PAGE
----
Published Date: 17.01.2017
An investigation by the Police Ombudsman’s Office has found that police were right to use a TASER stun gun against a man following a stabbing incident in Lisburn on New Year’s Day 2015.
Police had received a report at around 2am that a woman had been stabbed and that her assailant was still armed with a knife.
Three local response officers were first to attend. They told Police Ombudsman investigators that they found the injured woman outside a house with a stab wound to her side.
One stayed with the woman while two others entered the house. They said they found broken pieces of furniture in the hallway leading to the kitchen, and blood on the floor and walls.
The officers shouted instructions for anyone in the house to come out showing their hands. They reported that the kitchen door then opened and they saw a man with a knife in each hand standing behind a woman who was trying to calm him down.
Man had a knife in each hand as woman was trying to calm him down.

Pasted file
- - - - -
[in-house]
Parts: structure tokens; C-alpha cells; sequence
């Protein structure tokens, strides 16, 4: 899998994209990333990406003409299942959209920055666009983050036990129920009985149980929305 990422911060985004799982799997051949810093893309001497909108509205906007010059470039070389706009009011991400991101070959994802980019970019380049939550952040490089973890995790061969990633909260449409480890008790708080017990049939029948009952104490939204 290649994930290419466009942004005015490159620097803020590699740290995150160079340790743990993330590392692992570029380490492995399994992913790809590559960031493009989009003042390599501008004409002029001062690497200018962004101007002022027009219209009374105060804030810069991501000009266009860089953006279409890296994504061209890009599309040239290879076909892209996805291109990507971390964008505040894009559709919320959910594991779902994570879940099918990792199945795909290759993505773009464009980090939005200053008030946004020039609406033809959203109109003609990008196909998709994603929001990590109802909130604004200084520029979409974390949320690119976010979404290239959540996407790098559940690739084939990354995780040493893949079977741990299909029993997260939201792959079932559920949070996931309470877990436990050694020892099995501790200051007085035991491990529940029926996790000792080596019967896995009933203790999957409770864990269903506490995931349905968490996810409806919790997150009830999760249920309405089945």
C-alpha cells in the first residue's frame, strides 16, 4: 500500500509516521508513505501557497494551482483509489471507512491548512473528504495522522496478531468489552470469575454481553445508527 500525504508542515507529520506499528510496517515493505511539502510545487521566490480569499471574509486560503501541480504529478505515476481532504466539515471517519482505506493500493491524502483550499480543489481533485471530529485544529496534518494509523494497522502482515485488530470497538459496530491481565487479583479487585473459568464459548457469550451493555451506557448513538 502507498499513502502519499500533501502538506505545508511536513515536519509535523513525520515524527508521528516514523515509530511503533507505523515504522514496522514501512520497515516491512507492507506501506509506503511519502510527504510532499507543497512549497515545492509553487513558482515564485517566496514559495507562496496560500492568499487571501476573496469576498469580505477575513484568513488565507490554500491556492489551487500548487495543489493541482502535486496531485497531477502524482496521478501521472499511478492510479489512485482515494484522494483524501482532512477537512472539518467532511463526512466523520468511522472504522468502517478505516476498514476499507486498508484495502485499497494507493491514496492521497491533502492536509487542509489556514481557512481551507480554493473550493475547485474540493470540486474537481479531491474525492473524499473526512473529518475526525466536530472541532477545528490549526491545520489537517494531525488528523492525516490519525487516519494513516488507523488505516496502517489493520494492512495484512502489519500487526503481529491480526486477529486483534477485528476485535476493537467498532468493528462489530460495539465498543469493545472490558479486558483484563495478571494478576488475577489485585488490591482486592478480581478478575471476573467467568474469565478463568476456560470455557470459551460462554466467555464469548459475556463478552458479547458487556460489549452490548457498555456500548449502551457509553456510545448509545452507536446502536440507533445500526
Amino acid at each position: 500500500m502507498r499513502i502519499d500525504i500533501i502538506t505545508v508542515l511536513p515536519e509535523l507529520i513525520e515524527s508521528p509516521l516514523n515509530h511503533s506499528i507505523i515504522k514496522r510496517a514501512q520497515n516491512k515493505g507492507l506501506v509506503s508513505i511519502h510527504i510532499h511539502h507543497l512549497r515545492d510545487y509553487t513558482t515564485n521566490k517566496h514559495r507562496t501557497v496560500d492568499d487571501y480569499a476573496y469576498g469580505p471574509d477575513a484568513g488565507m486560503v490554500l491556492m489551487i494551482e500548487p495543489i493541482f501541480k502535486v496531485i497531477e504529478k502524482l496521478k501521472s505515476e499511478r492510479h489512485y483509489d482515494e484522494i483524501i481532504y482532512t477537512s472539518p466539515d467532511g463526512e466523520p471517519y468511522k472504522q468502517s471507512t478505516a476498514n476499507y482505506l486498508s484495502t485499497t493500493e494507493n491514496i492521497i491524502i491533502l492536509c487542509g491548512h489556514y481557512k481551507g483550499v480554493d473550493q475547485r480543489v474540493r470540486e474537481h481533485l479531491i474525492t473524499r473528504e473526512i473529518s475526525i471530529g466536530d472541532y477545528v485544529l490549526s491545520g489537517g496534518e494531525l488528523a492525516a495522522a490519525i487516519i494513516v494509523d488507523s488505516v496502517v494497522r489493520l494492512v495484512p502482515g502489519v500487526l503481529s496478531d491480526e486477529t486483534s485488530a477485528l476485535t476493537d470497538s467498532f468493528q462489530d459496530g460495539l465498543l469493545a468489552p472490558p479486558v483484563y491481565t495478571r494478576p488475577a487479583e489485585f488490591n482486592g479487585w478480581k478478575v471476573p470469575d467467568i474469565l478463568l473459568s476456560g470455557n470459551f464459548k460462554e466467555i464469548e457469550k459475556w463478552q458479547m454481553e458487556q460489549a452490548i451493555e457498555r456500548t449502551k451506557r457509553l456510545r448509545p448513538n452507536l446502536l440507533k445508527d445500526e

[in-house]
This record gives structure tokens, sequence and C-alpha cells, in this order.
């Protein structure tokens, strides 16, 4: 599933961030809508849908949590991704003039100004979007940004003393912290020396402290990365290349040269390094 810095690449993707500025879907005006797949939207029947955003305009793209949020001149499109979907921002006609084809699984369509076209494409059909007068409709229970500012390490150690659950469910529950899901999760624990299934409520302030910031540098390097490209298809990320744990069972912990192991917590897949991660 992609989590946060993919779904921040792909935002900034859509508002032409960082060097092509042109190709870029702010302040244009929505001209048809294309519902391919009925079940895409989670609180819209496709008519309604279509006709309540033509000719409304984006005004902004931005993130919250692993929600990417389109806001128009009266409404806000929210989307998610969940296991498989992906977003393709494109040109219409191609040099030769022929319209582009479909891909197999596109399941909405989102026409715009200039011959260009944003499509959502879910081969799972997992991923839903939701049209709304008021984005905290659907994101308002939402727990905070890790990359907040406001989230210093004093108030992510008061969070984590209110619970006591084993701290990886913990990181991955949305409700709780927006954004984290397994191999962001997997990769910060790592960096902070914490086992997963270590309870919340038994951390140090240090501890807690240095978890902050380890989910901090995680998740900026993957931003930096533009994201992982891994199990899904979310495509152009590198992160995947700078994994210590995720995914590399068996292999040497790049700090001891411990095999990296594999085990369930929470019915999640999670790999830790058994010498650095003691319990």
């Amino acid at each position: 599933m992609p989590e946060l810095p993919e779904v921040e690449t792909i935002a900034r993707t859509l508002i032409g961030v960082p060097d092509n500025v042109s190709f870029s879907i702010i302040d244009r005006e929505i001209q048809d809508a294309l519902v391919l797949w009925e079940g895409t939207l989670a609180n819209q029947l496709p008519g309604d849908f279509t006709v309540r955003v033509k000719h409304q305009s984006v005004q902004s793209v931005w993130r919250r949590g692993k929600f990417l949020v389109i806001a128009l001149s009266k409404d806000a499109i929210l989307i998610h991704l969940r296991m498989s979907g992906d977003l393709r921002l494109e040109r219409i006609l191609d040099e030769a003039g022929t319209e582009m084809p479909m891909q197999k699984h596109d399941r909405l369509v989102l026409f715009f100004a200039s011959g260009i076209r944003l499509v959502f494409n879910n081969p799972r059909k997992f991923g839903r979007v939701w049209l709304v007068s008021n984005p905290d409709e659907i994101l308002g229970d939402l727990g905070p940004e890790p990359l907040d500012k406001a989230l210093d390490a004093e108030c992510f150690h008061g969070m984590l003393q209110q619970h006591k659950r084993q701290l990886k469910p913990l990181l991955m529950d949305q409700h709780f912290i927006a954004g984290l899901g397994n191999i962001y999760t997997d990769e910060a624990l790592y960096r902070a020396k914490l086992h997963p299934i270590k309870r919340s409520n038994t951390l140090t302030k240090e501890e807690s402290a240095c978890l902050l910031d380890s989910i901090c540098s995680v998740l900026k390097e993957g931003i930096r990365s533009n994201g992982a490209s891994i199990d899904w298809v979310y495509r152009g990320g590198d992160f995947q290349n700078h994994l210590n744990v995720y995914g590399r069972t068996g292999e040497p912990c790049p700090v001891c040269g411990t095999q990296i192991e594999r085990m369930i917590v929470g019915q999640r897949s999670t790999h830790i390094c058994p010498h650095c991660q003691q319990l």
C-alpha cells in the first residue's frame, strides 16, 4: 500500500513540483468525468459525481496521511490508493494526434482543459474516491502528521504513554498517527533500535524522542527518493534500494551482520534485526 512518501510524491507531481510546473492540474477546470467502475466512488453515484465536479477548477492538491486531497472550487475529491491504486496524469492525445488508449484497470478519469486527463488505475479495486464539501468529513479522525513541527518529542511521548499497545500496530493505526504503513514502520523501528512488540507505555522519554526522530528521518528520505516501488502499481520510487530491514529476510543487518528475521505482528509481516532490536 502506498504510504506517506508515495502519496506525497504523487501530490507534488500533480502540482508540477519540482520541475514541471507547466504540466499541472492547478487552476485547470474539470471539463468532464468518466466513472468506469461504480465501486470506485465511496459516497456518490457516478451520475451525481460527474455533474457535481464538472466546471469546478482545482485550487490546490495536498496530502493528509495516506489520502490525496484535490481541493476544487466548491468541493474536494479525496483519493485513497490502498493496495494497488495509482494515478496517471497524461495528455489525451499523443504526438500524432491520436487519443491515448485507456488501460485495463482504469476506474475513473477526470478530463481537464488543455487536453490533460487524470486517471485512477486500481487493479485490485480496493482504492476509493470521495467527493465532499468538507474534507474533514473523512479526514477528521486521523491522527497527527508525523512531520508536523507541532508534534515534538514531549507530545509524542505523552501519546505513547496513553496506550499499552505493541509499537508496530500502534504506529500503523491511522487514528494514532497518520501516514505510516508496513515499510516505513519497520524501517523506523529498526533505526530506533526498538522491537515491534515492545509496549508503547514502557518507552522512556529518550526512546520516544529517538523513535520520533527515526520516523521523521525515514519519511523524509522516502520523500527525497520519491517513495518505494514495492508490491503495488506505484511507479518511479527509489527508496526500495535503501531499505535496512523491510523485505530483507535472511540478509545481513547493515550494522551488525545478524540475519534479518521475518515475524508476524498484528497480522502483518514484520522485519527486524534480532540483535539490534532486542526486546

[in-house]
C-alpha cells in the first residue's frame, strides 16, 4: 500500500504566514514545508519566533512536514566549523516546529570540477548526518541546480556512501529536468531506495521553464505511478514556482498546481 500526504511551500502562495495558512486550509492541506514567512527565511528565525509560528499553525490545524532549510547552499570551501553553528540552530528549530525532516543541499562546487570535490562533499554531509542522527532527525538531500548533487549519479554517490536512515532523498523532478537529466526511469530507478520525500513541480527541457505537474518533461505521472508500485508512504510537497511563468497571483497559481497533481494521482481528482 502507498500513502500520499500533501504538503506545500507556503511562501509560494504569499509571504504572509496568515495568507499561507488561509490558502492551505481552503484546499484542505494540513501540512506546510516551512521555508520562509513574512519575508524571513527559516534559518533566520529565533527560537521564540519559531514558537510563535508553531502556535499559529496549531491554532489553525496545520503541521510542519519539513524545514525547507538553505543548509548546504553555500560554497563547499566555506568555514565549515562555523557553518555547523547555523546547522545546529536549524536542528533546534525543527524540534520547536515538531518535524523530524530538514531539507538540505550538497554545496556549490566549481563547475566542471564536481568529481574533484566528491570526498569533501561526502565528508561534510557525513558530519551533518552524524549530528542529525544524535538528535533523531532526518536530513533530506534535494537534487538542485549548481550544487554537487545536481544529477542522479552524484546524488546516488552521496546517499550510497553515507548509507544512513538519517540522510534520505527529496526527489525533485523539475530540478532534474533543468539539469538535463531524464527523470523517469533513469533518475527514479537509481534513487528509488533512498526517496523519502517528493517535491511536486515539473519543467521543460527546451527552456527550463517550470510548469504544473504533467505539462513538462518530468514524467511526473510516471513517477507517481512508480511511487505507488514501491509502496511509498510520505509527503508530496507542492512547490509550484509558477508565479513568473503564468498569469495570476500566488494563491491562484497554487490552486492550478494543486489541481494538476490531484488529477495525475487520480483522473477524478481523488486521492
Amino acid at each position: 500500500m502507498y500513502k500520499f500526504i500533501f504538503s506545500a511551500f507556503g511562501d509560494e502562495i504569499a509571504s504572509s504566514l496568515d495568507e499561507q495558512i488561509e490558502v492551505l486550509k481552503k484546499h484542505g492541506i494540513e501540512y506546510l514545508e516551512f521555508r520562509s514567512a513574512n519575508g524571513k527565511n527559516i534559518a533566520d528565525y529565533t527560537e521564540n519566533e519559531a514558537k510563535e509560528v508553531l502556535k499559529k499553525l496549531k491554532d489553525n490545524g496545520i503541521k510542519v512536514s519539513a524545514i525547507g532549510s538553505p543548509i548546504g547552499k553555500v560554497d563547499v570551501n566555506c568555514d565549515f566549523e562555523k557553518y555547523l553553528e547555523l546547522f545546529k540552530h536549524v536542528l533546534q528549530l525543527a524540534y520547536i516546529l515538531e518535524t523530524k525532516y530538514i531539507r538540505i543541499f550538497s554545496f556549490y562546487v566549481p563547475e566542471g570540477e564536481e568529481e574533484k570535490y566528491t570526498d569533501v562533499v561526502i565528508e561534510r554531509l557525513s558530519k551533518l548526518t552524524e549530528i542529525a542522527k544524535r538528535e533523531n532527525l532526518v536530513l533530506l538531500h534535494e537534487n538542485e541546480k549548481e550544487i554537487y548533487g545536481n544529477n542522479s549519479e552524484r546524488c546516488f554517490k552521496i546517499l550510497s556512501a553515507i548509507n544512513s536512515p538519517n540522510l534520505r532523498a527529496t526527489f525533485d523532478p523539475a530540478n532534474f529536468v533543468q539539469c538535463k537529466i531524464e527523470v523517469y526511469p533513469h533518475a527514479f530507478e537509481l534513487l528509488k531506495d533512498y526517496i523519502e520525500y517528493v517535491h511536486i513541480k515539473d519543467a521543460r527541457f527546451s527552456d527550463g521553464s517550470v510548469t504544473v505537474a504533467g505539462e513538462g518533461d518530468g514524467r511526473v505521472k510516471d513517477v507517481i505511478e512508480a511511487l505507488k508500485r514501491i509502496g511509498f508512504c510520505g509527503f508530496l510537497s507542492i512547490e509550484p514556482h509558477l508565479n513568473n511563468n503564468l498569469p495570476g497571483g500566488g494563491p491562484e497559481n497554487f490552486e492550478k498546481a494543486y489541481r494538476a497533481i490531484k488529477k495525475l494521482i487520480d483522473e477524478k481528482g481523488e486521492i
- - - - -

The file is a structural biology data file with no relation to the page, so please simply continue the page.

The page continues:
Both officers said they initially drew their pistols, but one re-holstered his before drawing his CS Spray.
The officers said the man failed to comply with repeated requests to drop the knives, and still had the weapons when an armed police response unit arrived to deal with the situation at about 2.10am.
Two armed officers then entered the property, one with a pistol, the other with a Taser. The man continued to ignore requests to drop the knives. The officer who discharged the TASER said It was only when the woman positioned in front of the man moved slightly to one side that he saw an opportunity to use TASER.
The discharge was successful, causing the man to fall to the ground, which then allowed the officers to disarm and restrain him.
Enquiries by Police Ombudsman investigators showed that the officer who fired the TASER had been trained in its use and authorised to use the weapon at the time of the incident.
The Police Ombudsman, Dr Michael Maguire, concluded that the use of the weapon had been lawful, proportionate and necessary. He also rejected a complaint from the woman who had been pleading with the man to drop the knives that the use of TASER had been excessive in the circumstances.